Bottom line, triage is just choosing, and who doesn’t choose? I do it every 5 minutes. I can only eat one lunch otherwise i get fat, I can only use the next 5 minutes in one way, I am only allowed one wife … . Life is like a box of chocolates, and boxes are the ultimate constraint.

    There will be a discussion soon on ABC Lateline about threatened species triage, plus tomorrow I am doing a BBC Natural History unit interview on triage in Bristol

    – Hugh Possingham. (I think logic is slowly winning).

  • mike bode
    19 March, 2014 - 7:49 am | link

    Fredrick the Great said of military triage: “S/he who defends everything, defends nothing.”

    I liked your discussions about how the medical analogy for environmental triage is limited. However, I’m not sure I agree 100% with the statement that: “In medicine, we assume that all patients are of equal intrinsic worth, whereas environmental assets vary greatly in their significance or importance.” Aren’t controversial metrics like QALY’s an attempt to differentially value patient’s, as well as the outcomes of intervention?

    • 19 March, 2014 - 5:32 pm | link

      Thanks Mike. Great quote. As I understand it, QALY (Quality-Adjusted Life Expectancy) has been used at times to influence resource allocations, although it looks to me that it may not have been used in codified medical triage approaches, which are generally meant for use in emergencies. Perhaps I’ve missed examples where they have used QALY.

  • 20 March, 2014 - 5:58 am | link

    A version of this article is posted as a discussion starter on the ABC Environment page (http://www.abc.net.au/environment/articles/2014/03/19/3967102.htm), associated with its item on triage on ABC Lateline on March 19 (http://www.abc.net.au/news/2014-03-19/australian-species-facing-extinction-living-dead-triage/5331908).

  • David Pritchard
    20 March, 2014 - 5:35 pm | link

    Its a sad day in the life of a ecological restoration worker like myself when I hear my scientific overlords, and valued colleagues, advocate the exacerbation of the sixth extinction by formalizing and bureacratizing the extinction of species by way of handing government and their crony capitalist overseers a potentially handy tool such as Environmental triage policy to wage war on biodiversity. You only need to witness the disaster of Offsetting policy to see how we have been scammed. Any management tool that threatens the relentless onslaught on our biodiversity by urbanisation, resource aquisition and numerous other profitable activities will always be co-opted by those with power. Having said that if we are considering Environmental triage how could it be kept within the control of the environmental domain so that this management tool wont be captured and distorted by government and industry to be turned against the environment as has happened with offsetting policy. A water tight tool must be developed and kept at arms length of government or industry control and manipulation and any input so they cannot capture it within their sphere of influence and so we don’t end up being scammed again. Are we giving any forthought to the politics of this policy. The politics of such a policy must be considered so that we are on the front foot and able to head off any dilution. Too often we end up with compromises that dont achieve or fall well short of the outcomes that the management tool was originally designed for. Such a situation would be a complete defeat for the fight to stem the tide of biodiversity collapse and the policy (Environmental triage) of last resort and lets be quite clear, this type of policy is a last resort.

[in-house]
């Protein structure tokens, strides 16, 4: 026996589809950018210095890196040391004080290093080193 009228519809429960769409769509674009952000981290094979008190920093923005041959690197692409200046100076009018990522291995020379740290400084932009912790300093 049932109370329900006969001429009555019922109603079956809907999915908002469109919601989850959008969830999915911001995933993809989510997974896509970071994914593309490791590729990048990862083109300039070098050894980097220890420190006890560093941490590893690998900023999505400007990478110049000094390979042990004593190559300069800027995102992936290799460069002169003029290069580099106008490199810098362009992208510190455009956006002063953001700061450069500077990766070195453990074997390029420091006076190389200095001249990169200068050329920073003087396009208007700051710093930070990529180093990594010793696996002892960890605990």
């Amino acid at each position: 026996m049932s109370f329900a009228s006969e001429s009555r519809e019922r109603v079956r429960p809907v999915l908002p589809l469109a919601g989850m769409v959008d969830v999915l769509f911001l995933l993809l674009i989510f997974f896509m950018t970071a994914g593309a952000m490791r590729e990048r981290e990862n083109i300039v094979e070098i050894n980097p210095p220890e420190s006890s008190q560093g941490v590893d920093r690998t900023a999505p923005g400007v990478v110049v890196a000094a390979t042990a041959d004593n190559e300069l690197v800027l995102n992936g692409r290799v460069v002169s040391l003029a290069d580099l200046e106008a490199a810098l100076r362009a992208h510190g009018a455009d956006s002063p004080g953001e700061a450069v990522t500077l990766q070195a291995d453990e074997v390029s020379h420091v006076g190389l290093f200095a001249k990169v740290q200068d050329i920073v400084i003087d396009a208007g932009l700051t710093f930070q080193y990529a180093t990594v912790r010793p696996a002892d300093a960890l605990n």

• 20 March, 2014 - 8:04 pm | link

      In a comment on the ABC site, someone says that “prioritisation” is a better word than “triage” for what we’re really talking about. I agree, so I’m going to use it instead.

      With these comments you’ve introduced a political and government agency dimension to the discussion, which is a very helpful contribution. You are quite right that these issues should not be considered only in a theoretical way, but should take account of political and administrative factors as well. Your suspicion of governments’ motives is not unreasonable, especially in the current political environment. Your lack of confidence in governments’ capability to deliver hoped-for outcomes is also very understandable. But my reading of the politics is quite different from yours. We are already not protecting most threatened species. Governments know this. This knowledge is not changing their decisions about funding. Clearly, there is not enough concern being expressed by voters to change this. I don’t see any reason to expect that prioritising our investments in species (or other environmental assets) would have an adverse impact on decisions about funding levels. Indeed, it seems more likely to have a positive effect on funding. Being honest and open about which species will be let go seems likely to cause more community outrage and pressure for increased funding than the current strategy of pretending we are trying to protect everything. (There should be outrage about the dishonesty of the current approach, but people outside the environment sector don’t know about it.) Also, departments of treasury are sceptical about environmental programs because they generally have a poor track record of being able to demonstrate outcomes for the investment. If we approach decision making in a more business-like way, it seems more likely that we would be able to convince treasury people that the environment is worth funding. To me, considering the politics just strengthens the argument for prioritisation.

      Even if we did see a substantial increase in funding for threatened species, it’s very unlikely that there would be enough to protect all species, so the need to prioritise would not go away. To me, the thing that is quite clear is that the probability of getting so much funding for threatened species that we wouldn’t need to prioritise is zero.

  • Mike Young
    21 March, 2014 - 12:33 am | link

    An important issue.. Some time ago, the late Jim McColl and I wrote a droplet on this important prioritisation issue.